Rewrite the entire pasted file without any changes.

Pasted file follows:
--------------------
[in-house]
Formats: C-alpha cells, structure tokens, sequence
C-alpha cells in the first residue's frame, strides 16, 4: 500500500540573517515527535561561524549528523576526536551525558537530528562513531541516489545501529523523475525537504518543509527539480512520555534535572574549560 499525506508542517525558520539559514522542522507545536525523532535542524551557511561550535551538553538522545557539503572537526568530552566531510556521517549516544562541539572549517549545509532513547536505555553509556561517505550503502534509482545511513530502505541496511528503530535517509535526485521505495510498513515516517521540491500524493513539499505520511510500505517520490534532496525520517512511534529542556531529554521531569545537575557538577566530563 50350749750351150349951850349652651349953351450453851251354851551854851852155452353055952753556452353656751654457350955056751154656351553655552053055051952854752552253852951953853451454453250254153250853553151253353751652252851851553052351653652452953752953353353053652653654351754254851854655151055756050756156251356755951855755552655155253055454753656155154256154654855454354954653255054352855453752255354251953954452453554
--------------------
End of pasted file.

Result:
[in-house]
Formats: C-alpha cells, structure tokens, sequence
C-alpha cells in the first residue's frame, strides 16, 4: 500500500540573517515527535561561524549528523576526536551525558537530528562513531541516489545501529523523475525537504518543509527539480512520555534535572574549560 499525506508542517525558520539559514522542522507545536525523532535542524551557511561550535551538553538522545557539503572537526568530552566531510556521517549516544562541539572549517549545509532513547536505555553509556561517505550503502534509482545511513530502505541496511528503530535517509535526485521505495510498513515516517521540491500524493513539499505520511510500505517520490534532496525520517512511534529542556531529554521531569545537575557538577566530563 50350749750351150349951850349652651349953351450453851251354851551854851852155452353055952753556452353656751654457350955056751154656351553655552053055051952854752552253852951953853451454453250254153250853553151253353751652252851851553052351653652452953752953353353053652653654351754254851854655151055756050756156251356755951855755552655155253055454753656155154256154654855454354954653255054352855453752255354251953954452453554